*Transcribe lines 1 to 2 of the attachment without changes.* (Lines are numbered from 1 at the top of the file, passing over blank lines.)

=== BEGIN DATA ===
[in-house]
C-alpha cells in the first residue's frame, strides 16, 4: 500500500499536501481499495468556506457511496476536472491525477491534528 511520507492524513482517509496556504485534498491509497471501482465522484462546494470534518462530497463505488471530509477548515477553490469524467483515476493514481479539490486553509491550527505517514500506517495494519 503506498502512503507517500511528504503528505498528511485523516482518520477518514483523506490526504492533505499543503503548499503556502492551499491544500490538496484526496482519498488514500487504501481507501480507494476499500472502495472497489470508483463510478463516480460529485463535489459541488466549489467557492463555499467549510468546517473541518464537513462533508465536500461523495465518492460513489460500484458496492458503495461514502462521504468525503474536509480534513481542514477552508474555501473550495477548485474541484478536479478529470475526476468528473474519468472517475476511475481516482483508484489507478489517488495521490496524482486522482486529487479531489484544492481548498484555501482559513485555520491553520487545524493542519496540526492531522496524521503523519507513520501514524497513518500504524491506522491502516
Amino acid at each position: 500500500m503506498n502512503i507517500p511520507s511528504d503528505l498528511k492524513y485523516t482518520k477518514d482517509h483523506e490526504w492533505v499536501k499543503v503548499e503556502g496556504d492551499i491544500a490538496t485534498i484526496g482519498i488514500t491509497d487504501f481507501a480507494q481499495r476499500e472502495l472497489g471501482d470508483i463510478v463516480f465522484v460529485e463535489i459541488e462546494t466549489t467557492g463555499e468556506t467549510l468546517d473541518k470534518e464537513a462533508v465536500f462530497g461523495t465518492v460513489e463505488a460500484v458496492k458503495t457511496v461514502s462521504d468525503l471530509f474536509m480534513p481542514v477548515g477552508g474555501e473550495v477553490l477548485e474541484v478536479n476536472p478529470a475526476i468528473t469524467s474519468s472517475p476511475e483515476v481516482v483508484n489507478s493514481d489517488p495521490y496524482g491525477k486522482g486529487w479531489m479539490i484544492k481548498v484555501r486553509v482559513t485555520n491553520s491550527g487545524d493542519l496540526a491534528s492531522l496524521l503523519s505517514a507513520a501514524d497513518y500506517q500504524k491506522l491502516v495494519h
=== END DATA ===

[in-house]
C-alpha cells in the first residue's frame, strides 16, 4: 500500500499536501481499495468556506457511496476536472491525477491534528 511520507492524513482517509496556504485534498491509497471501482465522484462546494470534518462530497463505488471530509477548515477553490469524467483515476493514481479539490486553509491550527505517514500506517495494519 503506498502512503507517500511528504503528505498528511485523516482518520477518514483523506490526504492533505499543503503548499503556502492551499491544500490538496484526496482519498488514500487504501481507501480507494476499500472502495472497489470508483463510478463516480460529485463535489459541488466549489467557492463555499467549510468546517473541518464537513462533508465536500461523495465518492460513489460500484458496492458503495461514502462521504468525503474536509480534513481542514477552508474555501473550495477548485474541484478536479478529470475526476468528473474519468472517475476511475481516482483508484489507478489517488495521490496524482486522482486529487479531489484544492481548498484555501482559513485555520491553520487545524493542519496540526492531522496524521503523519507513520501514524497513518500504524491506522491502516